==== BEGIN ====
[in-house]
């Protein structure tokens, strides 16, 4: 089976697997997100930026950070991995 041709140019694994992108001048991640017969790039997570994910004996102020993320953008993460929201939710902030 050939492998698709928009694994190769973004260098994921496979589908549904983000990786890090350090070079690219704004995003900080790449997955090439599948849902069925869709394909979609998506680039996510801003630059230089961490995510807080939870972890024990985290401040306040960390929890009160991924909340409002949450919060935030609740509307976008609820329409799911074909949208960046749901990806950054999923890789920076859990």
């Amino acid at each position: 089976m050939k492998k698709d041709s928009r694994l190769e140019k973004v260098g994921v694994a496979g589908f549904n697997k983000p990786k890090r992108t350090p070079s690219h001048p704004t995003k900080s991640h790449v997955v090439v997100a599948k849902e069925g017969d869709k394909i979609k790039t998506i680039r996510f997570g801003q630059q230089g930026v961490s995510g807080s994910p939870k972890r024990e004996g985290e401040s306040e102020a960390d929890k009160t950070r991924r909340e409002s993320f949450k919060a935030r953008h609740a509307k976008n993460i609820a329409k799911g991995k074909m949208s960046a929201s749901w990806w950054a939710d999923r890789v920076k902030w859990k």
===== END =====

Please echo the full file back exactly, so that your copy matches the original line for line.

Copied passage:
[in-house]
């Protein structure tokens, strides 16, 4: 089976697997997100930026950070991995 041709140019694994992108001048991640017969790039997570994910004996102020993320953008993460929201939710902030 050939492998698709928009694994190769973004260098994921496979589908549904983000990786890090350090070079690219704004995003900080790449997955090439599948849902069925869709394909979609998506680039996510801003630059230089961490995510807080939870972890024990985290401040306040960390929890009160991924909340409002949450919060935030609740509307976008609820329409799911074909949208960046749901990806950054999923890789920076859990």
């Amino acid at each position: 089976m050939k492998k698709d041709s928009r694994l190769e140019k973004v260098g994921v694994a496979g589908f549904n697997k983000p990786k890090r992108t350090p070079s690219h001048p704004t995003k900080s991640h790449v997955v090439v997100a599948k849902e069925g017969d869709k394909i979609k790039t998506i680039r996510f997570g801003q630059q230089g930026v961490s995510g807080s994910p939870k972890r024990e004996g985290e401040s306040e102020a960390d929890k009160t950070r991924r909340e409002s993320f949450k919060a935030r953008h609740a509307k976008n993460i609820a329409k799911g991995k074909m949208s960046a929201s749901w990806w950054a939710d999923r890789v920076k902030w859990k």